Mk. 83. A general-purpose bomb with a nominal weight of 1,000 pounds.

Mk. 84. A general-purpose bomb with a nominal weight of 2,000 pounds.


The F/A-18 can equip a variety of different rocket pods that can fire 2.75-inch FFARs or 5-inch Zuni rockets. These pods are mounted on BRU-33 racks in singles or pairs.

LAU-10. The LAU-10 launcher can carry up to four 5-inch Zuni rockets.

LAU-61. The LAU-61 can load up to 19 2.75-inch FFARs.

LA-68. The LAU-68 can load up to 7 2.75-inch FFARs.

Zuni Mk. 71. The Mk. 71 Zuni rocket has a higher-thrust, longer-burning motor. The Mk. 71 is equipped with a high-explosive warhead. The Zuni rocket dates back to 1957, and was used extensively in the Vietnam War. It has a modular design and can accommodate different motors, warheads, and fuzes.

M151 HE. A Hydra 70 FFAR with an M151 high-explosive warhead, effective against personnel and light vehicles.

Mk. 5. A Hydra 70 FFAR with a Mk. 5 high-explosive anti-tank (HEAT) warhead, effective against armor with direct hits, and secondary blast effects for nearby personnel and light vehicles.

Fuel Tanks

External fuel tanks carry additional fuel to increase the F/A-18’s range and combat radius. Like most munitions, the fuel tanks are capable of being jettisoned when needed. The external tanks can be refueled during air-to-air refueling. The weight of the tank depends on the amount of fuel carried.

FPU-8/A. External fuel tank with a capacity of 330 gallons (approximately 2,200 pounds).


The Advanced Targeting Forward Looking Infrared (ATFLIR) pod is an electro-optical TV and infrared targeting pod with laser target designation capability. It includes a steerable camera with a wide zoom range, capable of daylight and nighttime target detection and laser designation.

To learn how to use the ATFLIR, see AN/ASQ-228 ATFLIR. //link

AN/AAQ-28 LITENING II Targeting Pod

The AN/AAQ-28 LITENING II is an electro-optical and infrared targeting pod with target designation capability. It includes a steerable camera with a wide zoom range, capable of daylight and nighttime target detection and laser designation.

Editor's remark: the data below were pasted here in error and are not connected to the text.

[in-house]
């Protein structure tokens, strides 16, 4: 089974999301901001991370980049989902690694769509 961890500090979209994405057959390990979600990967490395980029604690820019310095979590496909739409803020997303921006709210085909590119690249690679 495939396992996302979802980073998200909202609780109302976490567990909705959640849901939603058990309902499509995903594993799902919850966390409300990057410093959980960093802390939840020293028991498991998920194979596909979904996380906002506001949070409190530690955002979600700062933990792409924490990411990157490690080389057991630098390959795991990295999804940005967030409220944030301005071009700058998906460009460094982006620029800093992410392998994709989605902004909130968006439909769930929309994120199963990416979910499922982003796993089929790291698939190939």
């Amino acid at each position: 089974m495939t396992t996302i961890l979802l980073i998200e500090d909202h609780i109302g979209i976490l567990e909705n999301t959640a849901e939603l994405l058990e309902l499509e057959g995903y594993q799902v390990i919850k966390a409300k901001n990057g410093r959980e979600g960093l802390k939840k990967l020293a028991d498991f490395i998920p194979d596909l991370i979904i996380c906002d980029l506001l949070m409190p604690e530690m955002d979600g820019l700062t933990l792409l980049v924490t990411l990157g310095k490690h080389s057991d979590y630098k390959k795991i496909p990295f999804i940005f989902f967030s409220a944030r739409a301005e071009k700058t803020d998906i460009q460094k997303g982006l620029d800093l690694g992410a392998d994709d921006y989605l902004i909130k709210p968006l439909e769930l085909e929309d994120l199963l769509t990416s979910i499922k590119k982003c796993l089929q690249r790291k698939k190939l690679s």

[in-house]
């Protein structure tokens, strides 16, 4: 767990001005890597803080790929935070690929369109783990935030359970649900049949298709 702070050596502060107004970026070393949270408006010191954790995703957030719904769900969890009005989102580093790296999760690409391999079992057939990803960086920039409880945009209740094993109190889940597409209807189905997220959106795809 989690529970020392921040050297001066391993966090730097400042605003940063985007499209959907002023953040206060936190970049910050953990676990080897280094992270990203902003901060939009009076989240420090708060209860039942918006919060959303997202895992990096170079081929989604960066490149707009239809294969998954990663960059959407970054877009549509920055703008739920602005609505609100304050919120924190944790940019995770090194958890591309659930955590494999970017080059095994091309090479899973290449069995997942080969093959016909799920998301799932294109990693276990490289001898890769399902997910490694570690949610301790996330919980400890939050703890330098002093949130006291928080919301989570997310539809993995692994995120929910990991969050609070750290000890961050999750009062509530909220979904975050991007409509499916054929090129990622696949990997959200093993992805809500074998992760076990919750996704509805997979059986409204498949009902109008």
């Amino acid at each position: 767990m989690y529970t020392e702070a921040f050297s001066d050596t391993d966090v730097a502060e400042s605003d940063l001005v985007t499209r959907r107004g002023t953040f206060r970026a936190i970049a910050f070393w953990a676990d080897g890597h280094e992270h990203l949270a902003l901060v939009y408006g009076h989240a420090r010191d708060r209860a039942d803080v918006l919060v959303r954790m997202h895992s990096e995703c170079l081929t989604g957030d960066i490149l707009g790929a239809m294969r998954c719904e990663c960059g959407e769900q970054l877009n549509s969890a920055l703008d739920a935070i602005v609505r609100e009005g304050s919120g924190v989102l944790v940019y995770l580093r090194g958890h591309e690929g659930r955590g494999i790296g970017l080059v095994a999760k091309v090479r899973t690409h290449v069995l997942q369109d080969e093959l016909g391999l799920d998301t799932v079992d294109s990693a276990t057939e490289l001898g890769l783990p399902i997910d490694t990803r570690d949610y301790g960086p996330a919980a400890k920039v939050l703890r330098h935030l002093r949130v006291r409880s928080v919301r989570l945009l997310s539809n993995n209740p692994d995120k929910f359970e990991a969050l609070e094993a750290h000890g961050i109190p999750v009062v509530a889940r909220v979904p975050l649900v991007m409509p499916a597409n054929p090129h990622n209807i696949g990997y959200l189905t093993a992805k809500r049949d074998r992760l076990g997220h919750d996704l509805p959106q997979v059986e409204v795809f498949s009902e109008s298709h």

To learn how to use the LITENING II, see LITENING II TARGETING POD. //link

The AN/AWW-13 is used to receive post-launch video from, and send guidance commands to, the AGM-62 Walleye, AGM-84E SLAM, and AGM-84K SLAM-ER.


The AN/ASQ-T50 is a Tactical Combat Training System (TCTS) pod. It incorporates a sensor platform and datalink transceiver, allowing it to record and transmit real-time aircraft telemetry to monitoring stations. TCTS pods are used during training exercises to monitor and record aircraft positions, for many purposes, including debriefing analysis.

The TCTS pod is captive and cannot be released. It can be mounted to either outboard wingtip station.

Training Bombs

Training bombs are inert, releasable munitions with the same ballistic properties as combat stores. Upon impact, these bombs can release a smoke cloud that can be used to identify the impact point.

Combined Military Service Digital Photographic Files

BDU-33. Inert training bomb simulating the weight and ballistic characteristics of the Mk. 82. The BDU-33 is loaded in groups of six on a BRU-41A rack.

BDU-45. Inert training bomb simulating the weight and ballistic characteristics of the Mk. 82 Snakeye. The BDU-45 provides Mk. 82-specific training for both pilots and ordnancemen.

BDU-45/B. Inert training bomb simulating the weight and ballistic characteristics of the Mk. 82. Unlike the BDU-33, the BDU-45/B also matches the shape and size of the Mk. 82, meaning it can only be loaded in singles or pairs.